Before the market opens on October 22nd, the management team at AT&T (T) is due to report financial results for the third quarter of the company’s 2020 fiscal year. In recent years, and especially over the past 12 months, the entertainment and telecommunications conglomerate has undergone significant changes. Between the launch of HBO Max, the company’s debt-reduction plans, its push to simplify its operating structure, and more, a lot has been going on. As we near the company’s third quarter release, there are a few specific items that investors should pay very close attention to. These will go a long way toward determining the health of the business and the prospects it offers long term.
AT&T’s place in the streaming wars
Streaming is all the rage these days. Though Netflix (NFLX) is the market leader, other companies have come to the foray. The Walt Disney Company (DIS), for instance, owns Disney+, which accumulated its first 50 million users in only five months and reached 60.5 million by early August of this year. Disney also controls Hulu and ESPN+. Streaming allows content owners and creators like Disney the ability to control their content as they see fit and to generate long-term robust cash flows.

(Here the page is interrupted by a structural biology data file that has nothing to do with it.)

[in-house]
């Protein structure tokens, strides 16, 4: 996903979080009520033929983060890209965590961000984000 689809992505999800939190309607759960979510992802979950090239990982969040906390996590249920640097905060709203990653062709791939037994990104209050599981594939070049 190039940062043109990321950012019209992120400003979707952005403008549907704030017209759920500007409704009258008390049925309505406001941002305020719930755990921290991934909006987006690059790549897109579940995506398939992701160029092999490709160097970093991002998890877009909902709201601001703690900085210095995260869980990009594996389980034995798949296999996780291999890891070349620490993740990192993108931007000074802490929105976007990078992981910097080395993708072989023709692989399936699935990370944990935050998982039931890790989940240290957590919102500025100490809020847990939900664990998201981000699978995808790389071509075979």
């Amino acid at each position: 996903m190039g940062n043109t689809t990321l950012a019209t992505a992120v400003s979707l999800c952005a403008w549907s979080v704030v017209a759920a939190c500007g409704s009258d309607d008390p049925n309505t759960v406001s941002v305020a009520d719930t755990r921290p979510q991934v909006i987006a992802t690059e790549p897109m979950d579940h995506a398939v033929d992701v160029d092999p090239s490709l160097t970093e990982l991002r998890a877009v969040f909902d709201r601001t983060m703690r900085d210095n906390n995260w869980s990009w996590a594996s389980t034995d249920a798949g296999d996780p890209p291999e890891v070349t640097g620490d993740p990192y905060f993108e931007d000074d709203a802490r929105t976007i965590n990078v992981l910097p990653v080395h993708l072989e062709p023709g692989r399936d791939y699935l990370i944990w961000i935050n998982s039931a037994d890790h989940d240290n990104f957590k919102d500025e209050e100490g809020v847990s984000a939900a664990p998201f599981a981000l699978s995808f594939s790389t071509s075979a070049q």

In response to this movement, AT&T launched, earlier this year, HBO Max, which was priced at $14.99 per month. This is toward the high end of the market in terms of pricing, plus it’s an issue when HBO has nowhere near the brand recognition that a firm like Disney boasts. The picture is also complicated by the fact that AT&T’s other offerings, like HBO, cloud the situation some. We do know that in the first month of its launch, the service had 4.1 million users. About 1.1 million of these were wholesale subscribers, while the other 3 million were retail subscribers.
Due to how AT&T’s platform works, there’s a lot of uncertainty over just how good the streaming is for the firm. In theory, it could become a cash cow. Their pricing indicates that if the platform rises to 10 million new-paying users, it could generate around $1.80 billion in revenue per year. That starts to become serious money. Add in the business’s other streaming service, Crunchyroll, and the more than 3 million paid subscribers and 70 million registered users, and there’s an opportunity here for money for the business. Because of all of these facts, investors should pay very close attention to management’s own guidance when it provides earnings later this month.